Cargill Inc. broke ground Tuesday on a $100 million cocoa processing plant in Indonesia, the agribusiness giant’s first such operation in Asia.
Minnetonka-based Cargill is one of the world’s largest cocoa processors, and Indonesia is the world’s third-largest cocoa bean producer, accounting for much of Asian production.
Cargill also has been rapidly growing its cocoa operations in Vietnam, buying and shipping the majority of that country’s cocoa crop.
The new processing plant “is very much geared toward the Asian market,” said Steve Fairbairn, a Cargill spokesman.
The Indonesian plant, located in Gresik in the country’s East Java region, will transform cocoa beans into cocoa butter, liquor and powder — the building blocks of chocolate.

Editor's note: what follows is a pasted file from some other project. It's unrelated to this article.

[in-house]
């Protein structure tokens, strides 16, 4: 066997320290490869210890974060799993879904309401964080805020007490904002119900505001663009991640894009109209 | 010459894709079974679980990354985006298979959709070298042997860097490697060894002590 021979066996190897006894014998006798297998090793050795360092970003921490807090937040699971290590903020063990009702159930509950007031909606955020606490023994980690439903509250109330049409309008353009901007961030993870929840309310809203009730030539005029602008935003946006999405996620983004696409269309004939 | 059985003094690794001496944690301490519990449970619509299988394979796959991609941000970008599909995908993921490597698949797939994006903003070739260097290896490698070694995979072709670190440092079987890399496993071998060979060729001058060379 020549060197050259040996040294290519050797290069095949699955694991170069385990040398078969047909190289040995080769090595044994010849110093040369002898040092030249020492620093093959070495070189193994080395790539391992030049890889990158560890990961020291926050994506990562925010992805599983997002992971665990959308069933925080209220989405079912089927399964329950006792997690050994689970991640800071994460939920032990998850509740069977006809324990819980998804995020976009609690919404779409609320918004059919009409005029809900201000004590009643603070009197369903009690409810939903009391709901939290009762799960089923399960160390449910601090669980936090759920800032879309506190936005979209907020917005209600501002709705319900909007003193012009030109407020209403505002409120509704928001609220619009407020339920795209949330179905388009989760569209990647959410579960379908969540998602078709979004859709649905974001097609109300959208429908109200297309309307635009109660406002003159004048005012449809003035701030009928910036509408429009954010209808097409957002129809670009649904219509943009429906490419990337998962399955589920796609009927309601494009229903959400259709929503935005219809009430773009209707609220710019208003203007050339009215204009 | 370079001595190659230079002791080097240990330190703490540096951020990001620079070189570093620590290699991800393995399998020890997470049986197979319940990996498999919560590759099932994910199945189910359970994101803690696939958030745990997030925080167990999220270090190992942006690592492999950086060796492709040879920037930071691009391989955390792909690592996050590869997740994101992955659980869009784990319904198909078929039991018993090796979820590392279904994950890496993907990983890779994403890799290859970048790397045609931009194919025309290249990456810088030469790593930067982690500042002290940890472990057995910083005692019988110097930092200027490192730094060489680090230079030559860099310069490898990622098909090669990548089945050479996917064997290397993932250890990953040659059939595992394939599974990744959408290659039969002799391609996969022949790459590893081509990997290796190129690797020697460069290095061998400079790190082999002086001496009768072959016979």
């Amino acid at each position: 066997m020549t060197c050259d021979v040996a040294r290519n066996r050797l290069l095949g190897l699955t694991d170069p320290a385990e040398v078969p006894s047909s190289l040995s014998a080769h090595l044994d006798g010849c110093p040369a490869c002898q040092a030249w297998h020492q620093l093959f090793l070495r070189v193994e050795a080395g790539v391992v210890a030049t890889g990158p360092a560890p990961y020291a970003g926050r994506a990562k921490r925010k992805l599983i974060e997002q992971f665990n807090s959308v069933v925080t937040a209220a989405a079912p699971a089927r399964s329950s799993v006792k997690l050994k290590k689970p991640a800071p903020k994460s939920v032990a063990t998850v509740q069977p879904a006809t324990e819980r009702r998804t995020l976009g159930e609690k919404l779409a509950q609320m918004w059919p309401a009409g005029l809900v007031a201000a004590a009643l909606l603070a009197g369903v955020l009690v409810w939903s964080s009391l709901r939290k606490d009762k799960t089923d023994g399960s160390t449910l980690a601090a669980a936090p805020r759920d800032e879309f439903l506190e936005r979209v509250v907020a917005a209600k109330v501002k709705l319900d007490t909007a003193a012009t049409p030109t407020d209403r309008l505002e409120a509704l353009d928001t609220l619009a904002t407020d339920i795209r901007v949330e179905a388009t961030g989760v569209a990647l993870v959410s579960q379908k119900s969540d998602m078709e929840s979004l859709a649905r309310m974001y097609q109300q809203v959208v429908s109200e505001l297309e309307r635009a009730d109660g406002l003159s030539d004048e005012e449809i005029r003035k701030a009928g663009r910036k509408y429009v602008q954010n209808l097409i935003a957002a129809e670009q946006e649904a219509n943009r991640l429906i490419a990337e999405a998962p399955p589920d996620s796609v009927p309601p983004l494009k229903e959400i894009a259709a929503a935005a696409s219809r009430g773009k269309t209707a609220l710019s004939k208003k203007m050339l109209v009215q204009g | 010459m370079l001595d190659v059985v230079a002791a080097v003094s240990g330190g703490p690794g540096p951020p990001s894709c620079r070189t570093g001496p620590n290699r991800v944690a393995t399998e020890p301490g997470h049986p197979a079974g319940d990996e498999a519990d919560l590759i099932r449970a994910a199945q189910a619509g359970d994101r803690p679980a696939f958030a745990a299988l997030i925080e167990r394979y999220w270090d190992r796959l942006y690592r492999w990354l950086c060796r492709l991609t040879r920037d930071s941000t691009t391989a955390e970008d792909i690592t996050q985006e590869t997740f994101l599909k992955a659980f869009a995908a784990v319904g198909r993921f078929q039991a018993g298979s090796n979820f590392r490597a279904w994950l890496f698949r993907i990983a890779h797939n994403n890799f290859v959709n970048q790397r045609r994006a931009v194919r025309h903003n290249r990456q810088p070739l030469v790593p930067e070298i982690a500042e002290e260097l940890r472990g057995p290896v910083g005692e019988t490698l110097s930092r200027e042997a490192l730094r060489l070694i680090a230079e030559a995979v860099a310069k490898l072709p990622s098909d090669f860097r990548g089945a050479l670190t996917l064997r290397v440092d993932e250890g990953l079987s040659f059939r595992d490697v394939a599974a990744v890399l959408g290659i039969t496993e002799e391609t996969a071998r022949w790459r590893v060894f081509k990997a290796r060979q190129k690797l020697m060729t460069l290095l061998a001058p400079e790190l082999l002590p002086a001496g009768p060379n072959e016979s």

The facility, expected to open in mid-2014, will increase Cargill’s overall cocoa processing capacity at a time when demand for chocolate products is strong and growing worldwide.
Plus, the Indonesian government in recent years increased taxes on raw cocoa exports in an effort to encourage cocoa companies to further process beans in Indonesia.
Cargill’s main cocoa operations are in the Ivory Coast and Ghana, the world’s two biggest cocoa producing nations. Cargill has a cocoa processing plant in each of those West African countries, and it operates several chocolate-making plants in Western Europe.
Cargill also is a major global producer of palm oil; it owns two palm plantations in Indonesia.